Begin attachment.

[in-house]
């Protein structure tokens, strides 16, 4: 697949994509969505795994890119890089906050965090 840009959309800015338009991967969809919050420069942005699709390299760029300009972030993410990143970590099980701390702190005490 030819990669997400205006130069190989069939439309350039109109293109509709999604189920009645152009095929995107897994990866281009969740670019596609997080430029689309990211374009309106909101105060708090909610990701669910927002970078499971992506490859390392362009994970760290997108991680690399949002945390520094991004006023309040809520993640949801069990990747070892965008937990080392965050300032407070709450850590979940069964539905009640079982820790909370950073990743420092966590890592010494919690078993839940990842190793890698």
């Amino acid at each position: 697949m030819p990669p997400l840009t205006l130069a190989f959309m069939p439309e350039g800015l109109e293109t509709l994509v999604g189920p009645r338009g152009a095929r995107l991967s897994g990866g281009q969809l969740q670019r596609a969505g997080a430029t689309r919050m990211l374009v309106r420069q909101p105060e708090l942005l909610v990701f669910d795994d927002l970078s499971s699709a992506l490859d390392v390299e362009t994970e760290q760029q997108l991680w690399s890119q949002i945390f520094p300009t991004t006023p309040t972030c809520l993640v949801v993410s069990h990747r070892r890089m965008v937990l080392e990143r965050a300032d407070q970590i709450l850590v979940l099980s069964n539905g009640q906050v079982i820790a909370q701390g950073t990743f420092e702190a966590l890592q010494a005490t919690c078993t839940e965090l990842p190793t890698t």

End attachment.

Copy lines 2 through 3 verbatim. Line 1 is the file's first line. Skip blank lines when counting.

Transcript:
């Protein structure tokens, strides 16, 4: 697949994509969505795994890119890089906050965090 840009959309800015338009991967969809919050420069942005699709390299760029300009972030993410990143970590099980701390702190005490 030819990669997400205006130069190989069939439309350039109109293109509709999604189920009645152009095929995107897994990866281009969740670019596609997080430029689309990211374009309106909101105060708090909610990701669910927002970078499971992506490859390392362009994970760290997108991680690399949002945390520094991004006023309040809520993640949801069990990747070892965008937990080392965050300032407070709450850590979940069964539905009640079982820790909370950073990743420092966590890592010494919690078993839940990842190793890698």
């Amino acid at each position: 697949m030819p990669p997400l840009t205006l130069a190989f959309m069939p439309e350039g800015l109109e293109t509709l994509v999604g189920p009645r338009g152009a095929r995107l991967s897994g990866g281009q969809l969740q670019r596609a969505g997080a430029t689309r919050m990211l374009v309106r420069q909101p105060e708090l942005l909610v990701f669910d795994d927002l970078s499971s699709a992506l490859d390392v390299e362009t994970e760290q760029q997108l991680w690399s890119q949002i945390f520094p300009t991004t006023p309040t972030c809520l993640v949801v993410s069990h990747r070892r890089m965008v937990l080392e990143r965050a300032d407070q970590i709450l850590v979940l099980s069964n539905g009640q906050v079982i820790a909370q701390g950073t990743f420092e702190a966590l890592q010494a005490t919690c078993t839940e965090l990842p190793t890698t």